In the accompanying editorial, Joseph S. Alpert, M.D., editor-in-chief and a renowned cardiologist and professor of medicine at the University of Arizona School of Medicine, reinforces these important and timely clinical and public health challenges in treatment and primary prevention.
"There is no threshold for low density lipoprotein cholesterol below which there are no net benefits of statins either in the treatment or primary prevention of heart attacks and strokes," said Alpert.
The authors and editorialist express grave concerns that there will be many needless premature deaths as well as preventable heart attacks and strokes if patients who would clearly benefit from statins are not prescribed the drug, refuse to take the drug, or stop using the drug because of ill-advised adverse publicity about benefits and risks, which may include misplaced concerns about the possible but unproven small risk of diabetes.
"These public health issues are especially alarming in primary prevention, particularly among women, for whom cardiovascular disease also is the leading cause of death, and for whom there is even more underutilization of statins than for men," said Hennekens.
At its national meeting in November 2013, the American Heart Association, in collaboration with the American College of Cardiology, presented and published its new guidelines for the use of statins in the treatment and primary prevention of heart attacks and strokes, in which the organizations also recommended wider utilization in both treatment and prevention.
According to the United States Centers for Disease Control and Prevention, heart disease is the leading killer among men and women, causing approximately 600,000 deaths each year.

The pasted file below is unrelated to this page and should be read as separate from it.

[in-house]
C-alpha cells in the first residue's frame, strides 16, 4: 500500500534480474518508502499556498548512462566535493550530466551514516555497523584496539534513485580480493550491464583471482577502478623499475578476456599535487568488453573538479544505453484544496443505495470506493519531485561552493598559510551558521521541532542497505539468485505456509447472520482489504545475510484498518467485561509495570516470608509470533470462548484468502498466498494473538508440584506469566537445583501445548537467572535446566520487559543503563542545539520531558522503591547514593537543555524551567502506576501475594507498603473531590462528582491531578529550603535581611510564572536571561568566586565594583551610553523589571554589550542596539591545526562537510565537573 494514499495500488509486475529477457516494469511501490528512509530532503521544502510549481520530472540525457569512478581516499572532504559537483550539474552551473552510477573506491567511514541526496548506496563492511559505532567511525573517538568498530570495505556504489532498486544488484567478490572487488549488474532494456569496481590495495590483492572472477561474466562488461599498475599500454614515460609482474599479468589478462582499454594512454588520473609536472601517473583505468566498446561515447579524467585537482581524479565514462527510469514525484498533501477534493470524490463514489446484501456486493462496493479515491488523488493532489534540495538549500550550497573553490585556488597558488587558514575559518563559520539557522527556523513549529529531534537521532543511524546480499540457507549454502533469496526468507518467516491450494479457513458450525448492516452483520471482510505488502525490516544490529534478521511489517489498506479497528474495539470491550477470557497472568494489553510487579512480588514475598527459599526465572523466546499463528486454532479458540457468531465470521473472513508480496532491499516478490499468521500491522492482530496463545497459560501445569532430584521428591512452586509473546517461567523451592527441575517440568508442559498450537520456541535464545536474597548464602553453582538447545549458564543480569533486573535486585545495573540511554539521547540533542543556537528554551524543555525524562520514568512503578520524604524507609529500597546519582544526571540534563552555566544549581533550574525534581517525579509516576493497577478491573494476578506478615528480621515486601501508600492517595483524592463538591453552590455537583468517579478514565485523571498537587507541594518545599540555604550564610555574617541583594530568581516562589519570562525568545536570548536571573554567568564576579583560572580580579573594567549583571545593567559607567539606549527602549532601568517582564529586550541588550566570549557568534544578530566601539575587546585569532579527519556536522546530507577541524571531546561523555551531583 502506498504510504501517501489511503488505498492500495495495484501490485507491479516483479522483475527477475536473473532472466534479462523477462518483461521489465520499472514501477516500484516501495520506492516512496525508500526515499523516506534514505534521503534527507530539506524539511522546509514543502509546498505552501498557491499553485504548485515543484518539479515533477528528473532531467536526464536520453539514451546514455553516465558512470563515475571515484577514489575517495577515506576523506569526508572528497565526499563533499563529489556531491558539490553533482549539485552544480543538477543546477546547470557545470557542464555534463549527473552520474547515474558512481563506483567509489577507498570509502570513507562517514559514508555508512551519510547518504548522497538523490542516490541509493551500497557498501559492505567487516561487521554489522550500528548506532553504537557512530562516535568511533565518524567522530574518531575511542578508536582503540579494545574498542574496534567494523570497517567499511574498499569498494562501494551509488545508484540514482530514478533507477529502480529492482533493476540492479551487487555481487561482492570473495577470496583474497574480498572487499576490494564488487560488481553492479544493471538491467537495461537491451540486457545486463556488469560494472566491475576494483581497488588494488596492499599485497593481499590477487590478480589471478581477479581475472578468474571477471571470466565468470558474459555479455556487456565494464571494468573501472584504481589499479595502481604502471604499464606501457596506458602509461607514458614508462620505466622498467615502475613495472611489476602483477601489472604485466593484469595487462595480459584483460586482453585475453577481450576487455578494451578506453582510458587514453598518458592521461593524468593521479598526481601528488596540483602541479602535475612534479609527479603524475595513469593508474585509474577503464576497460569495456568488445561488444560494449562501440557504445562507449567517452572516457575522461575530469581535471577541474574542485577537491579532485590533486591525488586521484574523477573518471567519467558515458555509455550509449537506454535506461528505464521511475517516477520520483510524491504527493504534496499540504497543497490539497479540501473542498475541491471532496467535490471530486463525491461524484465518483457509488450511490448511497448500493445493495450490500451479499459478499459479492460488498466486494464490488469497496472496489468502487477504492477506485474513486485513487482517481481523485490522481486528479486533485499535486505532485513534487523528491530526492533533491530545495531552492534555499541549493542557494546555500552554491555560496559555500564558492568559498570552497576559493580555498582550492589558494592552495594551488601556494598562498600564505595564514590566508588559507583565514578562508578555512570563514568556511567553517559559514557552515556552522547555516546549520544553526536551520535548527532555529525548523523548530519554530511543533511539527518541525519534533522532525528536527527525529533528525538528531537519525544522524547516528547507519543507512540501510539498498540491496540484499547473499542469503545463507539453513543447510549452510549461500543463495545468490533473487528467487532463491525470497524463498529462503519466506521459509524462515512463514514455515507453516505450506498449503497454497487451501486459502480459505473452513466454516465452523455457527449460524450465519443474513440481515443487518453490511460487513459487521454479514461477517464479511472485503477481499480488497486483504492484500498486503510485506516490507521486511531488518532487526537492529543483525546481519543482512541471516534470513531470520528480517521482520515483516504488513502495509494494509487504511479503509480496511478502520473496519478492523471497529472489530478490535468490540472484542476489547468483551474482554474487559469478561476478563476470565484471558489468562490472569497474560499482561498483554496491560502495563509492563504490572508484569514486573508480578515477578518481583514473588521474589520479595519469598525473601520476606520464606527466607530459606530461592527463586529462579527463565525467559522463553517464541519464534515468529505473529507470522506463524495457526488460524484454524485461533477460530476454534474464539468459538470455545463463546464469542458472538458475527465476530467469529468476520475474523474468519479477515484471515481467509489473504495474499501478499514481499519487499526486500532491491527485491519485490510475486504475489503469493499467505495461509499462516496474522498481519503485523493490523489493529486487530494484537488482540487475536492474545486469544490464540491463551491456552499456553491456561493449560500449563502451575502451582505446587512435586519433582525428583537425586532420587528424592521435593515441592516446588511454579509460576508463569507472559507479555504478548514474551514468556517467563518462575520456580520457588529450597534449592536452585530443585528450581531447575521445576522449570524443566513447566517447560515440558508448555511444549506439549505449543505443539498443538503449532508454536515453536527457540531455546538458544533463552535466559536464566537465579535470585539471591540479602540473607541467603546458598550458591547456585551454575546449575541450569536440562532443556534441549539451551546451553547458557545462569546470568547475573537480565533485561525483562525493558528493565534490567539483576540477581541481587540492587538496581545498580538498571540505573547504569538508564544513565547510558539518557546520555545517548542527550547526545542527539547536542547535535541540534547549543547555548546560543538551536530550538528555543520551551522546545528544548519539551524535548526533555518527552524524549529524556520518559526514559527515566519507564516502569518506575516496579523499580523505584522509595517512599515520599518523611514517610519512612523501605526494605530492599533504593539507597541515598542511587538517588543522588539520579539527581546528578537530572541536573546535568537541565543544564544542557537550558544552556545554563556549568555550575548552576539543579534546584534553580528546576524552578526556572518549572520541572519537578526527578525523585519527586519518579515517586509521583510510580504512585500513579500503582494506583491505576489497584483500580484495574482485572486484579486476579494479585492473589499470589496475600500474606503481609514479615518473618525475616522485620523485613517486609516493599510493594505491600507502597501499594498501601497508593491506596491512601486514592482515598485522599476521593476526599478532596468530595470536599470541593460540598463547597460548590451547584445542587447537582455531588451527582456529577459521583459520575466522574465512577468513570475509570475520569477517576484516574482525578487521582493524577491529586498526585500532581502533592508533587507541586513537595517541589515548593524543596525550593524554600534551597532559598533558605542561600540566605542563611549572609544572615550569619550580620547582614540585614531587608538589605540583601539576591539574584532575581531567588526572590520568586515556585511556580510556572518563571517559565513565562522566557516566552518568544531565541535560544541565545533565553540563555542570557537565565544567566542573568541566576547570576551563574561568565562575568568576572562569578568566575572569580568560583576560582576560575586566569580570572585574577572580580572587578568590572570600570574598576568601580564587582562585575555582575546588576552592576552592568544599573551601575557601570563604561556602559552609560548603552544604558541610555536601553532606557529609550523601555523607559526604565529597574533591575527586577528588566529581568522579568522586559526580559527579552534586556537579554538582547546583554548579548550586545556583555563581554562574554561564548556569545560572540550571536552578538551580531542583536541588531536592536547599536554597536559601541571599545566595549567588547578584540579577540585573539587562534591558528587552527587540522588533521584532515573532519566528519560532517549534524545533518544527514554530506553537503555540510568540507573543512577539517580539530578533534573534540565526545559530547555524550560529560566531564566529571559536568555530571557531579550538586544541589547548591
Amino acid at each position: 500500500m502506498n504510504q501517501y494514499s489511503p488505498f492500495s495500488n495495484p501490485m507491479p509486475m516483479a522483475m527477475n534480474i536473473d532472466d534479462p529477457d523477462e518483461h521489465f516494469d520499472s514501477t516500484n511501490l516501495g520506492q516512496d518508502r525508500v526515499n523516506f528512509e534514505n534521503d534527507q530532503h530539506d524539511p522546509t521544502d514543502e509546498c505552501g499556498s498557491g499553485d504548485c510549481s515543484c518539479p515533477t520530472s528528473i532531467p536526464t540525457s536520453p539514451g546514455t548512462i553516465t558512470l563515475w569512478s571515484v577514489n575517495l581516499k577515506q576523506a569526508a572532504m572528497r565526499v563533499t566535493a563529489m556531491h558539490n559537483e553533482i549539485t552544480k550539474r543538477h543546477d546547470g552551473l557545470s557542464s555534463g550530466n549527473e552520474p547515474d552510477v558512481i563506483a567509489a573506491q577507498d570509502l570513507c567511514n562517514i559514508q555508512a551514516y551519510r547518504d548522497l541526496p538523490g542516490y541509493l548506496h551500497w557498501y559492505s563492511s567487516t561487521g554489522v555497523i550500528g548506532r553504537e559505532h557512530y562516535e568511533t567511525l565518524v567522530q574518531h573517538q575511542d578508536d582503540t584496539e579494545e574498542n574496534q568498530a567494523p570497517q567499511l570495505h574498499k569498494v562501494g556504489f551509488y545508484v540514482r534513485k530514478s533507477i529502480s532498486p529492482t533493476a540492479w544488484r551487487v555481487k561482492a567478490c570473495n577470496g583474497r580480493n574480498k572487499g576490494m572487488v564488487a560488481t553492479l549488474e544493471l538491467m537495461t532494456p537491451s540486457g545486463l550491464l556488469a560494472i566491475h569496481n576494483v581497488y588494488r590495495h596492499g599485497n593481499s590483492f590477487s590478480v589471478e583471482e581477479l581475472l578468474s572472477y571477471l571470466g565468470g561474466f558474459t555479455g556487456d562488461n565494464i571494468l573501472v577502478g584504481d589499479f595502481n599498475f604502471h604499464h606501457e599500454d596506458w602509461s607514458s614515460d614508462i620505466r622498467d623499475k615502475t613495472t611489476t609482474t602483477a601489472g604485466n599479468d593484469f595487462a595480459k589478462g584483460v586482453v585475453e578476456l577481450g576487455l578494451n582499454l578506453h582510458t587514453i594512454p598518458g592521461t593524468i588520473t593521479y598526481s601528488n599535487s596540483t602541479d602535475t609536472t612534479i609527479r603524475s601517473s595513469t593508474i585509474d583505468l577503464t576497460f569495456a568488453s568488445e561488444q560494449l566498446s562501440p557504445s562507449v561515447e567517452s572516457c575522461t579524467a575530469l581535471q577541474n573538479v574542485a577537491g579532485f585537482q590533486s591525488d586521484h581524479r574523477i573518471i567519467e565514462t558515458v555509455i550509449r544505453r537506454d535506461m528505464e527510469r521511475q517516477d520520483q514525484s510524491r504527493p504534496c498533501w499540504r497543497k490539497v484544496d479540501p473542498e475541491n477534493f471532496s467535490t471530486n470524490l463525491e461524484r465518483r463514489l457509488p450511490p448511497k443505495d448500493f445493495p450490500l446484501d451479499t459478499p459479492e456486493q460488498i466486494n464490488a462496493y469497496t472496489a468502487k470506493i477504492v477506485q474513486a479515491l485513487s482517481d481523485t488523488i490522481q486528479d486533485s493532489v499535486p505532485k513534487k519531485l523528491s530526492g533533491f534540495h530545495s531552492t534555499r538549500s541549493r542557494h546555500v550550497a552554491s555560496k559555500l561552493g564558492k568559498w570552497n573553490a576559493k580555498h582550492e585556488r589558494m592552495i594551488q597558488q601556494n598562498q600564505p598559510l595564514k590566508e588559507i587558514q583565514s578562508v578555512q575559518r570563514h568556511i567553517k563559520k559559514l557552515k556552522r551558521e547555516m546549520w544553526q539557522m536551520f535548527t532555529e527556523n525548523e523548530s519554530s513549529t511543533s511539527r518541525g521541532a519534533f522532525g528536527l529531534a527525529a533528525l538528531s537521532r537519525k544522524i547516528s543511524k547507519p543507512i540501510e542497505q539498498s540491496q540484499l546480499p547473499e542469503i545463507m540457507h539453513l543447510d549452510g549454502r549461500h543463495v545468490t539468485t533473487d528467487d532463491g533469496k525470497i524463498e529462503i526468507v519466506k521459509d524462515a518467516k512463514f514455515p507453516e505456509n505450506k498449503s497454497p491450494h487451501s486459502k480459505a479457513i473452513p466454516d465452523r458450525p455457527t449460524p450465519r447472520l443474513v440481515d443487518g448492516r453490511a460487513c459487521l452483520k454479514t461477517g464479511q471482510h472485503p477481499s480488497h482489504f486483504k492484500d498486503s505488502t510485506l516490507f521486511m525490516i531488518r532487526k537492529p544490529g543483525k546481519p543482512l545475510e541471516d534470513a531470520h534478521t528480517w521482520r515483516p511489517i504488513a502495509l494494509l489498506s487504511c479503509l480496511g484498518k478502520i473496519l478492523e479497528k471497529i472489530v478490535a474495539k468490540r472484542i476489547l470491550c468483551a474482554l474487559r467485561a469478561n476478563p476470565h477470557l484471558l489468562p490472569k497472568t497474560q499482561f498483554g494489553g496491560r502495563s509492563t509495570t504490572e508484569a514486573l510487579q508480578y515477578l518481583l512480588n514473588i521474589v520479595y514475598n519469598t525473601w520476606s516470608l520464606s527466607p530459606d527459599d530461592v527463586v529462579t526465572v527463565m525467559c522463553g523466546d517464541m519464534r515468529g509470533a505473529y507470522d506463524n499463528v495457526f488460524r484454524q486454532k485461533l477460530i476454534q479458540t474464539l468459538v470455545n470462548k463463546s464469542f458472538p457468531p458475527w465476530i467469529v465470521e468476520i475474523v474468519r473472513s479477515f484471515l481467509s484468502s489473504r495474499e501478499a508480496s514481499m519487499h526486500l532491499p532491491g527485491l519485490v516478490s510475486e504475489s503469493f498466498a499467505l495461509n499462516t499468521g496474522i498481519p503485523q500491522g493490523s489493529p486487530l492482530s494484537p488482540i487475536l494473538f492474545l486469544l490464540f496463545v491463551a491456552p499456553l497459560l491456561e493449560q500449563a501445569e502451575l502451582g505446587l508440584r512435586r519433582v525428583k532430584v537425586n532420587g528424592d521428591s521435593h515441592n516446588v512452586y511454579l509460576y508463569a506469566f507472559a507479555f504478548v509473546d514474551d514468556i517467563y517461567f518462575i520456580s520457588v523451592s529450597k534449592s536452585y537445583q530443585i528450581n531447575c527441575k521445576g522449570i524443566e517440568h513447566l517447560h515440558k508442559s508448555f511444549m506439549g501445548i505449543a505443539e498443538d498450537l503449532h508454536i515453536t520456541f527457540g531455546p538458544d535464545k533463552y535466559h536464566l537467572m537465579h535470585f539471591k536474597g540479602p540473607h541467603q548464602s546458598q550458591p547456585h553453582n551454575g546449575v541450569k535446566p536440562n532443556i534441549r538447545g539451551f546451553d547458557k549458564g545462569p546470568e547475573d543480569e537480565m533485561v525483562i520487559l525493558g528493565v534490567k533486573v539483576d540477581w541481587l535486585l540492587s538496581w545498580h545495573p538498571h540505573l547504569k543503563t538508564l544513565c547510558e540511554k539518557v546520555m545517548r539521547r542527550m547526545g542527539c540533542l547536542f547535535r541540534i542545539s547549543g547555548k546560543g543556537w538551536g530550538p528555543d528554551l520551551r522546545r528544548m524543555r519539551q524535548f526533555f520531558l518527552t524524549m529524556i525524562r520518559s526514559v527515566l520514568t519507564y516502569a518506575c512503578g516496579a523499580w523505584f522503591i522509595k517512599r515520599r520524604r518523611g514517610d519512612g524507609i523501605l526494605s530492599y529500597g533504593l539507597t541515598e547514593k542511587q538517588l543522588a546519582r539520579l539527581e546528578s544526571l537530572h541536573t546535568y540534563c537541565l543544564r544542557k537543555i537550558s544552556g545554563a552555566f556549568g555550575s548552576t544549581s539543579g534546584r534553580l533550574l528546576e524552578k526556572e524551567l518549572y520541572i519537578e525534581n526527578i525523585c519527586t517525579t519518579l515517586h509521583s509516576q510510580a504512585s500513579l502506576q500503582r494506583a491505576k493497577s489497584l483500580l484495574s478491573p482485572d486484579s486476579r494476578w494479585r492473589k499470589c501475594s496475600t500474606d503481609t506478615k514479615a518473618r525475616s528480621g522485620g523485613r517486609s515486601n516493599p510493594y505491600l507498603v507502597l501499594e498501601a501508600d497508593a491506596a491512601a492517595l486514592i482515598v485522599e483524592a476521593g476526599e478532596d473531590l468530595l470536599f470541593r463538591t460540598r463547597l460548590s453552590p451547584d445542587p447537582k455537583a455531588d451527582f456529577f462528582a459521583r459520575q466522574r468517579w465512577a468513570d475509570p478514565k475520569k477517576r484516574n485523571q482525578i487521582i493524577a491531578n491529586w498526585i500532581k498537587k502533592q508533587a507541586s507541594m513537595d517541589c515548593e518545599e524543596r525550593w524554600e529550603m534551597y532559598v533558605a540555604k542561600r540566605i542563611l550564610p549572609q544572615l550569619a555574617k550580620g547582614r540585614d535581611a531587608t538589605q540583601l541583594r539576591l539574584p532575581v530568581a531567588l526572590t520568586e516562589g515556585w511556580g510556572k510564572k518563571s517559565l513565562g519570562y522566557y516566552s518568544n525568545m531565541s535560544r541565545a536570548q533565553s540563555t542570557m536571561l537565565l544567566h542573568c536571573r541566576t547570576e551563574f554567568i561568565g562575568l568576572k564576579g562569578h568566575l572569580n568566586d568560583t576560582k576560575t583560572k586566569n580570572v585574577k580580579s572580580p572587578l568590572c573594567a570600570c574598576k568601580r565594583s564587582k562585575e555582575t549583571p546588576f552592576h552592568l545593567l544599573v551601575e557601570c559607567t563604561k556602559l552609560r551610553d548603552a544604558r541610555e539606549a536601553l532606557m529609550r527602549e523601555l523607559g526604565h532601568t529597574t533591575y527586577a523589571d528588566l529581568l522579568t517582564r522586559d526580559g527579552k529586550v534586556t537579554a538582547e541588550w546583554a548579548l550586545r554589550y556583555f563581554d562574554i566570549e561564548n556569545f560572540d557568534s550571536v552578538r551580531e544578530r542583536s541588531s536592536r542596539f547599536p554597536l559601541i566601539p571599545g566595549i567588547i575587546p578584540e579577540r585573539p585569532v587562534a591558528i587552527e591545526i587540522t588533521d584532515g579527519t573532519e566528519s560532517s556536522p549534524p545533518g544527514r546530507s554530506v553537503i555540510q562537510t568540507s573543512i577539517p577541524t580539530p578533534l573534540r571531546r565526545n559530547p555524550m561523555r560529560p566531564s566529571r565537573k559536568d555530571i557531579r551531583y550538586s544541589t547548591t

Researchers at University of California San Diego School of Medicine report that elderly women who sit for more than 10 hours a day with low physical activity have cells that are biologically older by eight years compared to women who are less sedentary.
The study, publishing online January 18 in the American Journal of Epidemiology, found elderly women with less than 40 minutes of moderate-to-vigorous physical activity per day and who remain sedentary for more than 10 hours per day have shorter telomeres -- tiny caps found on the ends of DNA strands, like the plastic tips of shoelaces, that protect chromosomes from deterioration and progressively shorten with age.
As a cell ages, its telomeres naturally shorten and fray, but health and lifestyle factors, such as obesity and smoking, may accelerate that process. Shortened telomeres are associated with cardiovascular disease, diabetes and major cancers.
"Our study found cells age faster with a sedentary lifestyle. Chronological age doesn't always match biological age," said Aladdin Shadyab, PhD, lead author of the study with the Department of Family Medicine and Public Health at UC San Diego School of Medicine.
Shadyab and his research team believe they are the first to objectively measure how the combination of sedentary time and exercise can impact the aging biomarker.
Nearly 1,500 women, ages 64 to 95, participated in the study. The women are part of the larger Women's Health Initiative (WHI), a national, longitudinal study investigating the determinants of chronic diseases in postmenopausal women. The participants completed questionnaires and wore an accelerometer on their right hip for seven consecutive days during waking and sleeping hours to track their movements.
"We found that women who sat longer did not have shorter telomere length if they exercised for at least 30 minutes a day, the national recommended guideline," said Shadyab. "Discussions about the benefits of exercise should start when we are young, and physical activity should continue to be part of our daily lives as we get older, even at 80 years old."
Shadyab said future studies will examine how exercise relates to telomere length in younger populations and in men.